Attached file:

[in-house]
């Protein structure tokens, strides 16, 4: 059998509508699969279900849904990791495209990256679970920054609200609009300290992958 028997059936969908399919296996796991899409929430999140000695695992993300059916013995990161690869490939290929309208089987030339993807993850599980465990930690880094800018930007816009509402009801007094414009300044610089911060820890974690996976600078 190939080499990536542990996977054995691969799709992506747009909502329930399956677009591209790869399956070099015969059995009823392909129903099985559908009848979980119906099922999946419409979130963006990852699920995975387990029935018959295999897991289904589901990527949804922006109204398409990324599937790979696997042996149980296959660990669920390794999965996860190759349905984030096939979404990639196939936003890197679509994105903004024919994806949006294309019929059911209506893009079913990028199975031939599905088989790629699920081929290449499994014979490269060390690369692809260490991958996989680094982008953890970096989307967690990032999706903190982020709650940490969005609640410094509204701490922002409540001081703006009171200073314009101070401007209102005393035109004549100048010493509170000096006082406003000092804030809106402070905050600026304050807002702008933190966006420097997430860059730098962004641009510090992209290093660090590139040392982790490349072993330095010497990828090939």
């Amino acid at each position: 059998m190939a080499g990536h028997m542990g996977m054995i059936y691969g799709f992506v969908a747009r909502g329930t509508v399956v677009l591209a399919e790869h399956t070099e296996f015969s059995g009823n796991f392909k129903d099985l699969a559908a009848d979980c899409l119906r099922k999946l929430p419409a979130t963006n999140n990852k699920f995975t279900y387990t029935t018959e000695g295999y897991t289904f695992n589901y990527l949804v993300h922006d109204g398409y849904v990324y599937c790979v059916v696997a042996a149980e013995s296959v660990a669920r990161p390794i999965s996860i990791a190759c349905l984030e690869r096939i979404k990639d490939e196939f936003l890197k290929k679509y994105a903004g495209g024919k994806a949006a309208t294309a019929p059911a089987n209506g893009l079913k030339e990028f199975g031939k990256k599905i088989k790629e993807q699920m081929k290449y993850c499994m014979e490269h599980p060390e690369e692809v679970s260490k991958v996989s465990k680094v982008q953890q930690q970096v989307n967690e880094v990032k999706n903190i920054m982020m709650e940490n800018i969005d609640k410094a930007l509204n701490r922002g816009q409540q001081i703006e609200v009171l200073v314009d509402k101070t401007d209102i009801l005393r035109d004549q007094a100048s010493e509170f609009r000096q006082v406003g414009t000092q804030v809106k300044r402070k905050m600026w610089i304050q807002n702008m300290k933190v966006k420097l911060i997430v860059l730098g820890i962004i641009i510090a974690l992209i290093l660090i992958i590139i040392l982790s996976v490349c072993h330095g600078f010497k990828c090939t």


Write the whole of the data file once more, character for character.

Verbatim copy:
[in-house]
């Protein structure tokens, strides 16, 4: 059998509508699969279900849904990791495209990256679970920054609200609009300290992958 028997059936969908399919296996796991899409929430999140000695695992993300059916013995990161690869490939290929309208089987030339993807993850599980465990930690880094800018930007816009509402009801007094414009300044610089911060820890974690996976600078 190939080499990536542990996977054995691969799709992506747009909502329930399956677009591209790869399956070099015969059995009823392909129903099985559908009848979980119906099922999946419409979130963006990852699920995975387990029935018959295999897991289904589901990527949804922006109204398409990324599937790979696997042996149980296959660990669920390794999965996860190759349905984030096939979404990639196939936003890197679509994105903004024919994806949006294309019929059911209506893009079913990028199975031939599905088989790629699920081929290449499994014979490269060390690369692809260490991958996989680094982008953890970096989307967690990032999706903190982020709650940490969005609640410094509204701490922002409540001081703006009171200073314009101070401007209102005393035109004549100048010493509170000096006082406003000092804030809106402070905050600026304050807002702008933190966006420097997430860059730098962004641009510090992209290093660090590139040392982790490349072993330095010497990828090939």
């Amino acid at each position: 059998m190939a080499g990536h028997m542990g996977m054995i059936y691969g799709f992506v969908a747009r909502g329930t509508v399956v677009l591209a399919e790869h399956t070099e296996f015969s059995g009823n796991f392909k129903d099985l699969a559908a009848d979980c899409l119906r099922k999946l929430p419409a979130t963006n999140n990852k699920f995975t279900y387990t029935t018959e000695g295999y897991t289904f695992n589901y990527l949804v993300h922006d109204g398409y849904v990324y599937c790979v059916v696997a042996a149980e013995s296959v660990a669920r990161p390794i999965s996860i990791a190759c349905l984030e690869r096939i979404k990639d490939e196939f936003l890197k290929k679509y994105a903004g495209g024919k994806a949006a309208t294309a019929p059911a089987n209506g893009l079913k030339e990028f199975g031939k990256k599905i088989k790629e993807q699920m081929k290449y993850c499994m014979e490269h599980p060390e690369e692809v679970s260490k991958v996989s465990k680094v982008q953890q930690q970096v989307n967690e880094v990032k999706n903190i920054m982020m709650e940490n800018i969005d609640k410094a930007l509204n701490r922002g816009q409540q001081i703006e609200v009171l200073v314009d509402k101070t401007d209102i009801l005393r035109d004549q007094a100048s010493e509170f609009r000096q006082v406003g414009t000092q804030v809106k300044r402070k905050m600026w610089i304050q807002n702008m300290k933190v966006k420097l911060i997430v860059l730098g820890i962004i641009i510090a974690l992209i290093l660090i992958i590139i040392l982790s996976v490349c072993h330095g600078f010497k990828c090939t």